I'm wondering if Connecticut's Bill was introduced today and not New Hampshire. I thought I would have found an article by now if it was introduced but I haven't. Tomorrow is my state and even though I have tried not to focus on what would make me happy I must admit it really does. I stopped and stared at the link about the Bill on NORML's site and thought how good it would be for so many people. I hope all the Bills do well. 
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Comment #3 posted by FoM on February 15, 2005 at 16:55:37 PT
You're welcome. I think they are necessary to have so we know where we are going. I know these articles don't generate and a lot of conversation but they are important to have. I'm looking for one from New Hampshire and tomorrow it should be Ohio. I'm not sure beyond those two but I am keeping my eye on the news. 
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Comment #2 posted by Sam Adams on February 15, 2005 at 16:42:19 PT
FOM, I really appreciate the postings of these state-level updates, it's extremely useful.  Thank you!As for Dr. Kraus (let me take a guess at his habit: addiction to federal funds and/or a steady stream of young MJ "addicts" with mandated treatment); he's got an excellent point. What about the science?Well, let's see. Over the last 5000 years, we've had a cannabis-using population, and a control population of non-cannabis users. No one in the cannabis-using group died from using cannabis.  So the rate of death in the control population is equal to that of the cannabis users. What else do you need? Where is the science on NSAID drugs, which annually kill 13,500 Americans from GI bleeding alone? Actually, why is an Addiction Medicine guy commenting on medical MJ at all? No one is suggesting that MJ be used to treat addictions (although it's not a bad idea). Shouldn't they talk to a pain management specialist, or an oncologist, etc?I've got a new application of the scientific method: let's compare the population using cannabis to the one using prescription drugs. What an evil person. Hopefully he'll get a chance to explain to a dying relative why they can't use cannabis - they must wait for the science! Perhaps in another 5000 years the "science" will be ready.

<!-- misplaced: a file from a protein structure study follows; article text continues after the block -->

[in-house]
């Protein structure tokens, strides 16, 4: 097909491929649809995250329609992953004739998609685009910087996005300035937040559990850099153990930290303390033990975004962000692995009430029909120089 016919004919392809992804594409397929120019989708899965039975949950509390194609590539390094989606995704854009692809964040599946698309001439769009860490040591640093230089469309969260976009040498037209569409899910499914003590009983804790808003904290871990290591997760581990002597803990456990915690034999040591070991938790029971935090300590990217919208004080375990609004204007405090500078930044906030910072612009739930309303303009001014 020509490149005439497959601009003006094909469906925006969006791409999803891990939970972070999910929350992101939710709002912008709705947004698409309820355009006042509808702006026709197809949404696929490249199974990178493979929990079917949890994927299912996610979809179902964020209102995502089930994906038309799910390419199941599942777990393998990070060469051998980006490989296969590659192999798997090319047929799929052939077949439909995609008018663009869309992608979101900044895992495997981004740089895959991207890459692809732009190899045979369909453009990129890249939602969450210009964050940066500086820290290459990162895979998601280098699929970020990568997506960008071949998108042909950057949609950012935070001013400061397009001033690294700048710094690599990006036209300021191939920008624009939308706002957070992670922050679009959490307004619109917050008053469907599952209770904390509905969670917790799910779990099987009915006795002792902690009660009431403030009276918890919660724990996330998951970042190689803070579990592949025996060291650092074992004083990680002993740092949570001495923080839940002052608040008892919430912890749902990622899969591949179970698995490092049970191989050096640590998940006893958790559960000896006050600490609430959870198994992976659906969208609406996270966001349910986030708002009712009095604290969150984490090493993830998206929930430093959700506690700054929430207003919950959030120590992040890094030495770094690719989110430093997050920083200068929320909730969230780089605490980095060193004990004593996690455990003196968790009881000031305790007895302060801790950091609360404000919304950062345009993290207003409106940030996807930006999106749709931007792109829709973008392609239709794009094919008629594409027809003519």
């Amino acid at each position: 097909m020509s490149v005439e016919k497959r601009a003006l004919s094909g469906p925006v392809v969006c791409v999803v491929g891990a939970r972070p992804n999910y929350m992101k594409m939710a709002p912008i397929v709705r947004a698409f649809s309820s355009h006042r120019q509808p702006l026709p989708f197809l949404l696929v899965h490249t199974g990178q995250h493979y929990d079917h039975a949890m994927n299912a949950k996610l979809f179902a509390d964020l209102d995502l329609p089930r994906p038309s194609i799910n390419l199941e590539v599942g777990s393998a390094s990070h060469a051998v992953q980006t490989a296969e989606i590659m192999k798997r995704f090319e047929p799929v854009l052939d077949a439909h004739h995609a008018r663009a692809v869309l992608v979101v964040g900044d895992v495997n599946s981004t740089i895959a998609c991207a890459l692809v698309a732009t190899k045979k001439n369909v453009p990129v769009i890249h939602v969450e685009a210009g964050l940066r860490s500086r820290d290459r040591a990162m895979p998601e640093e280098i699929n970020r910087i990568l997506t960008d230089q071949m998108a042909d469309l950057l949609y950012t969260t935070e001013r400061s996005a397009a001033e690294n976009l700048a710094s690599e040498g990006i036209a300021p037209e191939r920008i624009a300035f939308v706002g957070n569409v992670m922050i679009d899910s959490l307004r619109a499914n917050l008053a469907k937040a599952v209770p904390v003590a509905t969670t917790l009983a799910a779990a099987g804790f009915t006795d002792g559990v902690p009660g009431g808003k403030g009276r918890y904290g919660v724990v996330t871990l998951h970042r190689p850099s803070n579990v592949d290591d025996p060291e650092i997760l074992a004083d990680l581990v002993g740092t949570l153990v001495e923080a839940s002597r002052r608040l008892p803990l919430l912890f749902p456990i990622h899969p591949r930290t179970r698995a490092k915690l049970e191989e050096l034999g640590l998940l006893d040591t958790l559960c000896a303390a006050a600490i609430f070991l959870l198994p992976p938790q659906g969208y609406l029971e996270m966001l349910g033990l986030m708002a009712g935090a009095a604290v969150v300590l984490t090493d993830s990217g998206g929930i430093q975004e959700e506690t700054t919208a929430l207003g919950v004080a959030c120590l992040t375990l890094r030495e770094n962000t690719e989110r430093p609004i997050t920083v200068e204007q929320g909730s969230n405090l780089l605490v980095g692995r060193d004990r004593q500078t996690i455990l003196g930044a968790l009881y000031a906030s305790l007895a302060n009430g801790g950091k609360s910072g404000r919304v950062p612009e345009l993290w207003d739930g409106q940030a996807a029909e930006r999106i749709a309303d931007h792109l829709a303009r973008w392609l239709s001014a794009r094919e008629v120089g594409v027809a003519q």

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Comment #1 posted by global_warming on February 15, 2005 at 16:03:25 PT
The New Alters of God
"Here's the bottom line. This is a chemical that people are advocating to go from the garden or wherever it's grown, into your body, without going through the scrutiny of science," said Dr. Mark Kraus, the immediate past president of the Connecticut Society of Addiction Medicine."Science does not have all the answers, and it never will, for no matter how fine you slice it, this world is a miracle, along with all the plants and animals, we may try to scratch the surface of this iceberg, but, the answers will forever elude us.The good doctor of addiction medicine should consider that this world has somehow survived many of thousands of years without his personal understanding, and like the animals who know instinctively how to self medicate, they do so without the approval of man or his scientific fda approvals, they do so without fearing imprisonment.If this world has to wait for scientific approval, that has been hindered and stonewalled for too long, it will have to wait too long, while sick people, terminally ill people, who do not worry about smoking or respiratory problems, they should not have to worry about cops and lawyers, the end of life is a terrible and frightening thing and all of our efforts should be directed towards making the transition as comfortable as possible, not working to hurt these people any more than they are